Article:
Jimmy’s Lookout Anti-aircraft Gun & Search Light Battery

X Battery, No.1 Gun Station, 394 Heavy Anti Aircraft Battery Rowes Bay


Old Common Road, Rowes Bay, Townsville 4810

This Anti-Aircraft Battery was one of Townsville’s first fully operational positions at the beginning of 1942. Situated close to a small hill at the end of the main runway, its role was to protect Garbutt aerodrome from attack. Additionally it would fire warning shots at any aircraft which did not observe the correct 'lane of entry' on landing approach.


Each A/A Battery was required to keep a daily diary of training and occurrences. Few of these have survived the passage of years however this battery’s diary remains preserved at the Australian War Memorial. This gives a unique insight into the life of personnel that were required to keep these guns ready to fire on a 24 hour basis.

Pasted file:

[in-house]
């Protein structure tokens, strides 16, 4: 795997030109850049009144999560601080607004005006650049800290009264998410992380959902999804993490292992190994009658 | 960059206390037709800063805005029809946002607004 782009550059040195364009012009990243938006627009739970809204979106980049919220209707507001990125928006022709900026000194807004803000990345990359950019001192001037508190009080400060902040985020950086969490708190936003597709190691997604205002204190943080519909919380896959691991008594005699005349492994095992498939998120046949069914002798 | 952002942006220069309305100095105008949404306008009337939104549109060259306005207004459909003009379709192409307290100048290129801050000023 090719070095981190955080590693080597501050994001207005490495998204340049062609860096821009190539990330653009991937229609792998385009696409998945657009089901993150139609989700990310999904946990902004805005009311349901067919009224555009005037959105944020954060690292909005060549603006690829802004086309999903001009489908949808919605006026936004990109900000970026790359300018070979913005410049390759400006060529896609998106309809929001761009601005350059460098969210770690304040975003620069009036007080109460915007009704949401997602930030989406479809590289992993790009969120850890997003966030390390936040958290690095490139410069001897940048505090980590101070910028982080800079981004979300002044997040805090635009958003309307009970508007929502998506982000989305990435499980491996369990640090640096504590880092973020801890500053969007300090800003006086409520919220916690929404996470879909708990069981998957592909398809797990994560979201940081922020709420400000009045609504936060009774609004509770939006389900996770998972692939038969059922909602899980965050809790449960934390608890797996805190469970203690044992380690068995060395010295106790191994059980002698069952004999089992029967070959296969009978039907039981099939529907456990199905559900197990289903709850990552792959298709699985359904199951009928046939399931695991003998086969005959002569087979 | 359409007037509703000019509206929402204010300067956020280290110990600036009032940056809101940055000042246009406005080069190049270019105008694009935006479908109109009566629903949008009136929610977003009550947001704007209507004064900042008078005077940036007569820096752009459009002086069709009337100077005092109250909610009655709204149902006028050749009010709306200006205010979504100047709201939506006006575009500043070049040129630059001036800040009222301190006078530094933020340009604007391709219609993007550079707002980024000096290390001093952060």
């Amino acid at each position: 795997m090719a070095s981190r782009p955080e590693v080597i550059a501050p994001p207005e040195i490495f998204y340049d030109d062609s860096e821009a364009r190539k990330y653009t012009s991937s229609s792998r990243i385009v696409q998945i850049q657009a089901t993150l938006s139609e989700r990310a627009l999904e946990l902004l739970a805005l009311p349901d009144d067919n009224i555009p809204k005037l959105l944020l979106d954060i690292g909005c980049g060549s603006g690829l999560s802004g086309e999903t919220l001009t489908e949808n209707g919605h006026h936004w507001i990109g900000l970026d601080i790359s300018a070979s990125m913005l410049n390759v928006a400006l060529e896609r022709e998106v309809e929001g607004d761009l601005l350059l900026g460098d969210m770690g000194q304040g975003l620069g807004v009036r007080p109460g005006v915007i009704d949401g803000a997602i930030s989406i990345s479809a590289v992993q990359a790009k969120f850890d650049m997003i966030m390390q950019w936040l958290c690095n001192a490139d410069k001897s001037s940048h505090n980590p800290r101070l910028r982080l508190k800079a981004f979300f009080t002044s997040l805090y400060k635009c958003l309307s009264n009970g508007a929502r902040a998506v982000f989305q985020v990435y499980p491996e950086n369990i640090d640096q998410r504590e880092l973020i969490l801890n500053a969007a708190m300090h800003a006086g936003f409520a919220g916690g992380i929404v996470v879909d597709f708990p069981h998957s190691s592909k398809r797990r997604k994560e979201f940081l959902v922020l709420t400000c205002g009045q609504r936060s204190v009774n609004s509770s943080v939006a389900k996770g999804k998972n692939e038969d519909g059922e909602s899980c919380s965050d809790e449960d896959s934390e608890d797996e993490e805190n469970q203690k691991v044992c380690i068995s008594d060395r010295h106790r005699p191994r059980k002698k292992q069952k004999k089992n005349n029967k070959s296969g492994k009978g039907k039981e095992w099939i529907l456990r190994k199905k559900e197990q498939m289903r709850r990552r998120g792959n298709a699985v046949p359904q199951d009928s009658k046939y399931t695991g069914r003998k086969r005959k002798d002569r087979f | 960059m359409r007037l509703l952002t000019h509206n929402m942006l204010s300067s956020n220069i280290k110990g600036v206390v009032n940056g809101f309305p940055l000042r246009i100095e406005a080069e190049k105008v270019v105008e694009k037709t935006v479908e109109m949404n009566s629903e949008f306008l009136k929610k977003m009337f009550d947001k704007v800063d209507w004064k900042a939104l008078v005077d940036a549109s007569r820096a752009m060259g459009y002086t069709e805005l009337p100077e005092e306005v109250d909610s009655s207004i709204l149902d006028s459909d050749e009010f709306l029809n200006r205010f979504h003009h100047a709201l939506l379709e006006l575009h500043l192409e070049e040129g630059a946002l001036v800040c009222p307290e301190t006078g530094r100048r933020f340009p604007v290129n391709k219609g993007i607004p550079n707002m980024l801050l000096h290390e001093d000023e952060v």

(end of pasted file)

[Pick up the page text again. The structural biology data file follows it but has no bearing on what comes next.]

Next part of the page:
Although the July 1942 air raids on Townsville have been recorded in several publications, the Japanese reconnaissance over the city in the months prior to the Battle of the Coral Sea in late April and early May 1942 have not been mentioned. These intelligence missions were the pre-cursor for a planned raid on Townsville on a similar scale of the February 1942 attack on Darwin.

Alex Trotter was a dispatch clerk at the Vacuum Oil Company, near the wharfs. He remembered seeing;

Four motored flying boats, they made reconnaissance flights over Townsville in daylight on two occasions. I saw them high above the city around noon, much too high for AA fire or fighter aircraft to reach. The sun would glint off them, attracting your attention. My vantage point was the No. 11 tank at the Vacuum Oil terminal.

Noon was the ideal time for photographic intelligence as there were no shadows to distort building outlines.

The main AA diary for Townsville noted on Friday, 1 May 1942;

At approximately 0945 hrs. 16 A.A. Bty. opened fire on enemy Recce aircraft flying at a great height. At approximately 1220 hrs. U.S. A.A. Bty. opened fire on hostile aircraft which made out to sea.

When consulting single unit diaries a more detailed description of what happened on 1 May emerged;